So forget electroception; you'll need actual biological radio equipment for your needs. I won't talk about that here as it has been discussed in depth elsewhere, such as on this very site.

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  • $\begingroup$ Communication by touch, kinda like a more simplistic version of the vulcan mind-meld in Star Trek. That awesome. Thanks ! $\endgroup$ – Timothé Lépine Mar 7 at 20:20
  • $\begingroup$ So, telepathy by purely organic means could only be done by touch, but for long range, neural implants would be needed. $\endgroup$ – Timothé Lépine Mar 7 at 20:38
  • $\begingroup$ @TimothéLépine pretty much. A radio might evolve, perhaps, but it seems unlikely to arise naturally. $\endgroup$ – Starfish Prime Mar 7 at 20:40
  • $\begingroup$ Thanks again for your help ! $\endgroup$ – Timothé Lépine Mar 7 at 20:48
  • $\begingroup$ @TimothéLépine - it's also deeply unlikely that any sort of "telepathy" would evolve by touch, any more than evolution gave us language. An intelligent species that could generate and was extremely sensitive to electric fields could communicate with them, just like we can use our mouth noises to communicate. $\endgroup$ – jdunlop Mar 8 at 5:43
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Does It Have to Be Biological?

As has been discussed to death on this site, brains are all different. So having brain-to-brain communication is likely to be a lot of gibberish. This is why humans developed language in the first place - the serialized, translated transmission of thought.

On top of that, radio emissions require an antenna of a particular length. Coherent emissions from a biological source are unlikely, much less using them for complex communications.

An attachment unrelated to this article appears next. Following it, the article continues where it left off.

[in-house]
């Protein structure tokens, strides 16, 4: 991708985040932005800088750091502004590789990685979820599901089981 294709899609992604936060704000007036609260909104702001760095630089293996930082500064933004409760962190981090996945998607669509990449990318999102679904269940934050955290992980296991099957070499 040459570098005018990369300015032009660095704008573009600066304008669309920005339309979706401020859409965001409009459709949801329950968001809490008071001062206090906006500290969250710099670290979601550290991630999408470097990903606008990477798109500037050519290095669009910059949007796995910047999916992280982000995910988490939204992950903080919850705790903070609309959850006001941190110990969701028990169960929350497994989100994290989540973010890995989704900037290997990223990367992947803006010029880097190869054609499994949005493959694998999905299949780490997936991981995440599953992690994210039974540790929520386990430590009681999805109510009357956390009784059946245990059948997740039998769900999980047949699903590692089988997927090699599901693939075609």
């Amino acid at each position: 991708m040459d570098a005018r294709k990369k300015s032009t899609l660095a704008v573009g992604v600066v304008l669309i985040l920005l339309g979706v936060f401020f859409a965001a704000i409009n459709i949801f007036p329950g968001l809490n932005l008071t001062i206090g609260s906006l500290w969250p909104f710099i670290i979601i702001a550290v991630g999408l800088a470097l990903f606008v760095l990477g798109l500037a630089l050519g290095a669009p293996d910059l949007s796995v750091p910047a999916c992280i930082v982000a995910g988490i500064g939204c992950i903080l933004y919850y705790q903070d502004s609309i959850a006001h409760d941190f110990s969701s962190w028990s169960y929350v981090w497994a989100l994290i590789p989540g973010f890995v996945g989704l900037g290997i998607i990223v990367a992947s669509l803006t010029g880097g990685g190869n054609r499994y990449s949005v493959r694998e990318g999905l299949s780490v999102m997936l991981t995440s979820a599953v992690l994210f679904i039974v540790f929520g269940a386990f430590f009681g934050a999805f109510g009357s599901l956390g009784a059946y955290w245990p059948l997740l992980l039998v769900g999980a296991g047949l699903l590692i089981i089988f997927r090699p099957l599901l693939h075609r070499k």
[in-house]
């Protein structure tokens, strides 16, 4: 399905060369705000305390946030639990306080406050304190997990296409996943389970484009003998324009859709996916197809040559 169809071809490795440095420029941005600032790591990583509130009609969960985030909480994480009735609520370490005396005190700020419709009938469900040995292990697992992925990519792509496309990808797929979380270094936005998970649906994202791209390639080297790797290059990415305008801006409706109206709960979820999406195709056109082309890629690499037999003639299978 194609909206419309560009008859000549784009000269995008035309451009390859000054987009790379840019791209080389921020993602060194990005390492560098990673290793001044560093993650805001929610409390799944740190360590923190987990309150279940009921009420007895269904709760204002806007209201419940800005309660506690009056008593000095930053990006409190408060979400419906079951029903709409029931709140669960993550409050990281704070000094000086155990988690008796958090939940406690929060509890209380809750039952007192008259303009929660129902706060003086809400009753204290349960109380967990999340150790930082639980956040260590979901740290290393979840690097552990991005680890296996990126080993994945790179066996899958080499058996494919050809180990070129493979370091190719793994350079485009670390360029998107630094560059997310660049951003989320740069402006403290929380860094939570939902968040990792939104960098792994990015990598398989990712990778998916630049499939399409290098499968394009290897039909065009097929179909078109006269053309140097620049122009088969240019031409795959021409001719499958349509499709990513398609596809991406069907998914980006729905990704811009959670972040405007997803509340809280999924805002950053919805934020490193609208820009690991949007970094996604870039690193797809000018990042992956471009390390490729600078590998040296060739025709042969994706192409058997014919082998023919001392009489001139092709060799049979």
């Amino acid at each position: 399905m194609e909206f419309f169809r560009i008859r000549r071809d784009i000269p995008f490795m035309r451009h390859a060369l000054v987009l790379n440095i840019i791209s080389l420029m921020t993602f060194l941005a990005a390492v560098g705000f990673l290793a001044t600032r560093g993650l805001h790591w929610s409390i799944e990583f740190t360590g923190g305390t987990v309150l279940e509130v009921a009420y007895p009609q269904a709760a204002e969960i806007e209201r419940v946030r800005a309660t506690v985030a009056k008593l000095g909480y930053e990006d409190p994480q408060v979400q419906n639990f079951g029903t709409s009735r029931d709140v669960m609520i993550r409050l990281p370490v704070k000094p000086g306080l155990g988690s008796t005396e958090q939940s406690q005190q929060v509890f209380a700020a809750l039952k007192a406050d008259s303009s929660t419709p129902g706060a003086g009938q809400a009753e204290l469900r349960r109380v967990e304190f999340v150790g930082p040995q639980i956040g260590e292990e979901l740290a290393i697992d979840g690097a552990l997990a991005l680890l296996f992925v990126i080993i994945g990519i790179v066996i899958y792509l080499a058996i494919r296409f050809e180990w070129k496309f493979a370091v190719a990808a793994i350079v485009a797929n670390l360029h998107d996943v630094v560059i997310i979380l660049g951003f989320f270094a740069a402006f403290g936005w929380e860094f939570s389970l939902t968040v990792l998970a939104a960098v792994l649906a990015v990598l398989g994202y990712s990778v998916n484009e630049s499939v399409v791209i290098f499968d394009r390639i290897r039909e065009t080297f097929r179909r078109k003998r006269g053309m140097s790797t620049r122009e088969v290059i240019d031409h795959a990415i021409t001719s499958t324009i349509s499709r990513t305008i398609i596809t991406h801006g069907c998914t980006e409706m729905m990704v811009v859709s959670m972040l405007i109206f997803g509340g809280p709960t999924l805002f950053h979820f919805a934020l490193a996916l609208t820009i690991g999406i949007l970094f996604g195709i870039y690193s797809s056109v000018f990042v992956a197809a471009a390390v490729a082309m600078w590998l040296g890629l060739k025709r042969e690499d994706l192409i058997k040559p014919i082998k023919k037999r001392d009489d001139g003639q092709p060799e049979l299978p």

Sooo...

Implanted telepathy. Either via a cochlear implant (straight-up language, just of a sort that can't be heard by people around you) or by some sort of brain-computer interface. You'd also have to have a battery, as sustained communication at any substantial distance requires more electrical energy than (for example) even an electric eel can routinely produce.

Your society could start performing these implants at or near birth, so children grow up being able to "tune in" to local wifi and communicate "telepathically" to other IP addresses.

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  • $\begingroup$ Not absolutely, the implants could be connected to the specific parts of the brain to enable telepathy. $\endgroup$ – Timothé Lépine Mar 7 at 20:15
  • $\begingroup$ The energy required for the implants could taken from the body by using this method :newatlas.com/nanogenerator-blood-flow-electricity/51280 $\endgroup$ – Timothé Lépine Mar 7 at 20:41
  • $\begingroup$ @TimothéLépine - there's a big difference between "powering a pacemaker" (25 micro-joules per beat) and say, a walkie-talkie, at a joule per second. Forty thousand times the power would be required. You're not getting that out of nano-turbines in the bloodstream. You could conceivably implant something that harvests energy from major muscle movements, but you'd still need batteries. $\endgroup$ – jdunlop Mar 8 at 5:48